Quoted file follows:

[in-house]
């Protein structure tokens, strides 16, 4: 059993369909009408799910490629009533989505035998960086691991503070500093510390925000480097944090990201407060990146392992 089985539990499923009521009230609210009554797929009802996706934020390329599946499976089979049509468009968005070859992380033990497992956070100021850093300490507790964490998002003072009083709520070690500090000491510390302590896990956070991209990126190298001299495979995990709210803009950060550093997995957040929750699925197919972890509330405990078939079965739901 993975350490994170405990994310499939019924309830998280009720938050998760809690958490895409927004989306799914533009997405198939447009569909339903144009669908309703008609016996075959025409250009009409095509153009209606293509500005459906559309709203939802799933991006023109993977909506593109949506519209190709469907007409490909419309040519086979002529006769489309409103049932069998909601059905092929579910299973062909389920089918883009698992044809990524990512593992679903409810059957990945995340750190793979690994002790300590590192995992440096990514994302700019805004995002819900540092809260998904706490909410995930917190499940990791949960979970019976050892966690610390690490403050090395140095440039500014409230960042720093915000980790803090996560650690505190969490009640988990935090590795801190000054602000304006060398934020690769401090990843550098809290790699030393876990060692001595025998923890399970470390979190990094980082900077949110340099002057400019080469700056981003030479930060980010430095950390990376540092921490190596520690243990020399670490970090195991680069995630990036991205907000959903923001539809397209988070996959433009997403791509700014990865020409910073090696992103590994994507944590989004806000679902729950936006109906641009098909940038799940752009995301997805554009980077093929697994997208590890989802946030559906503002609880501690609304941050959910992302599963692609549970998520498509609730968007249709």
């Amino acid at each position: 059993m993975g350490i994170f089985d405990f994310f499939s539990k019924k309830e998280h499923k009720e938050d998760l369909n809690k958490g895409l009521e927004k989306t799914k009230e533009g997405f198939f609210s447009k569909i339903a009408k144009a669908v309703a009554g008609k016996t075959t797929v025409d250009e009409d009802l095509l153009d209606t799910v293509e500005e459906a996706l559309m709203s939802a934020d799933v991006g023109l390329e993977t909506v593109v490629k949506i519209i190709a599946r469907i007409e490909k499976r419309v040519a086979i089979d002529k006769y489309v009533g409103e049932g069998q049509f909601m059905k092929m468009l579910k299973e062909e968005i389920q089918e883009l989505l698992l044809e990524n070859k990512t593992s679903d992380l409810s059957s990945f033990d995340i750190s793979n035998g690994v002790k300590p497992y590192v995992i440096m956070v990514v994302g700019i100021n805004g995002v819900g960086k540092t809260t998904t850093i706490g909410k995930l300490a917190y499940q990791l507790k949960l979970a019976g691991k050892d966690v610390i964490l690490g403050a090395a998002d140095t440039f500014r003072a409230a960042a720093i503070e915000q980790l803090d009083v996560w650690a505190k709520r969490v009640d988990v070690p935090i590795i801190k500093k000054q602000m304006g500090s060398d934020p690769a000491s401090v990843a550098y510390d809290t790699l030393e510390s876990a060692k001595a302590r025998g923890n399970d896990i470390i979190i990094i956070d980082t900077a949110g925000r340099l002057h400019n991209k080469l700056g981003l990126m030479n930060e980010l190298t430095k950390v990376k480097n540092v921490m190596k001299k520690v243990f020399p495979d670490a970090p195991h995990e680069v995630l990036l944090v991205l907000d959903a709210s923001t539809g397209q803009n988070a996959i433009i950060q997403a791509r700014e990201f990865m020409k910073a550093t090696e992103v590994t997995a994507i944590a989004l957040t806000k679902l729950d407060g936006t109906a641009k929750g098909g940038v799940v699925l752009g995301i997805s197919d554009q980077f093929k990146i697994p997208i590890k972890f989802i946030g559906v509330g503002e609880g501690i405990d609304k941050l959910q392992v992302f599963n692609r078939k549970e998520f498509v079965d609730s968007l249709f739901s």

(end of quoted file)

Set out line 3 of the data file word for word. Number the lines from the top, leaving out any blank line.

């Amino acid at each position: 059993m993975g350490i994170f089985d405990f994310f499939s539990k019924k309830e998280h499923k009720e938050d998760l369909n809690k958490g895409l009521e927004k989306t799914k009230e533009g997405f198939f609210s447009k569909i339903a009408k144009a669908v309703a009554g008609k016996t075959t797929v025409d250009e009409d009802l095509l153009d209606t799910v293509e500005e459906a996706l559309m709203s939802a934020d799933v991006g023109l390329e993977t909506v593109v490629k949506i519209i190709a599946r469907i007409e490909k499976r419309v040519a086979i089979d002529k006769y489309v009533g409103e049932g069998q049509f909601m059905k092929m468009l579910k299973e062909e968005i389920q089918e883009l989505l698992l044809e990524n070859k990512t593992s679903d992380l409810s059957s990945f033990d995340i750190s793979n035998g690994v002790k300590p497992y590192v995992i440096m956070v990514v994302g700019i100021n805004g995002v819900g960086k540092t809260t998904t850093i706490g909410k995930l300490a917190y499940q990791l507790k949960l979970a019976g691991k050892d966690v610390i964490l690490g403050a090395a998002d140095t440039f500014r003072a409230a960042a720093i503070e915000q980790l803090d009083v996560w650690a505190k709520r969490v009640d988990v070690p935090i590795i801190k500093k000054q602000m304006g500090s060398d934020p690769a000491s401090v990843a550098y510390d809290t790699l030393e510390s876990a060692k001595a302590r025998g923890n399970d896990i470390i979190i990094i956070d980082t900077a949110g925000r340099l002057h400019n991209k080469l700056g981003l990126m030479n930060e980010l190298t430095k950390v990376k480097n540092v921490m190596k001299k520690v243990f020399p495979d670490a970090p195991h995990e680069v995630l990036l944090v991205l907000d959903a709210s923001t539809g397209q803009n988070a996959i433009i950060q997403a791509r700014e990201f990865m020409k910073a550093t090696e992103v590994t997995a994507i944590a989004l957040t806000k679902l729950d407060g936006t109906a641009k929750g098909g940038v799940v699925l752009g995301i997805s197919d554009q980077f093929k990146i697994p997208i590890k972890f989802i946030g559906v509330g503002e609880g501690i405990d609304k941050l959910q392992v992302f599963n692609r078939k549970e998520f498509v079965d609730s968007l249709f739901s």